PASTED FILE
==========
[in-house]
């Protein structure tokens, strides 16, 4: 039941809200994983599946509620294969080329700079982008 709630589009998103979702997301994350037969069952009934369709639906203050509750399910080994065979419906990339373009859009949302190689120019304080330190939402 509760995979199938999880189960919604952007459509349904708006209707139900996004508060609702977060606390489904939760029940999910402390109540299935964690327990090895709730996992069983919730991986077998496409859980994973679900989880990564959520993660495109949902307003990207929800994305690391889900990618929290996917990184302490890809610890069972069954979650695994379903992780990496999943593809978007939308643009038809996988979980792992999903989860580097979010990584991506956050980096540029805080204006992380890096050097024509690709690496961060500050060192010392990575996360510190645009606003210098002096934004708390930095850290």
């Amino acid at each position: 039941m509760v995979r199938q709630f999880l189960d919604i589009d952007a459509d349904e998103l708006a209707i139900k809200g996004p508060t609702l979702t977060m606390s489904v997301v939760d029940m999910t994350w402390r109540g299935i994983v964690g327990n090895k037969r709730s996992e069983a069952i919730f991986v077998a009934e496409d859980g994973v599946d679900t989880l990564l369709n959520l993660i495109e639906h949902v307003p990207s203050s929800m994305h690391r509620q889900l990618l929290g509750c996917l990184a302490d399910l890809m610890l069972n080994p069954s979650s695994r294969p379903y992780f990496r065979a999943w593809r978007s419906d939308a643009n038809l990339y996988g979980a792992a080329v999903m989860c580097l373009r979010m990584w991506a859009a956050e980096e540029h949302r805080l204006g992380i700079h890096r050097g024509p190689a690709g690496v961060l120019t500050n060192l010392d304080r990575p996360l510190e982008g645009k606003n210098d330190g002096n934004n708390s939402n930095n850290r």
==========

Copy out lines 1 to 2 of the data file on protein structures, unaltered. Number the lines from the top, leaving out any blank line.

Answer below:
[in-house]
């Protein structure tokens, strides 16, 4: 039941809200994983599946509620294969080329700079982008 709630589009998103979702997301994350037969069952009934369709639906203050509750399910080994065979419906990339373009859009949302190689120019304080330190939402 509760995979199938999880189960919604952007459509349904708006209707139900996004508060609702977060606390489904939760029940999910402390109540299935964690327990090895709730996992069983919730991986077998496409859980994973679900989880990564959520993660495109949902307003990207929800994305690391889900990618929290996917990184302490890809610890069972069954979650695994379903992780990496999943593809978007939308643009038809996988979980792992999903989860580097979010990584991506956050980096540029805080204006992380890096050097024509690709690496961060500050060192010392990575996360510190645009606003210098002096934004708390930095850290």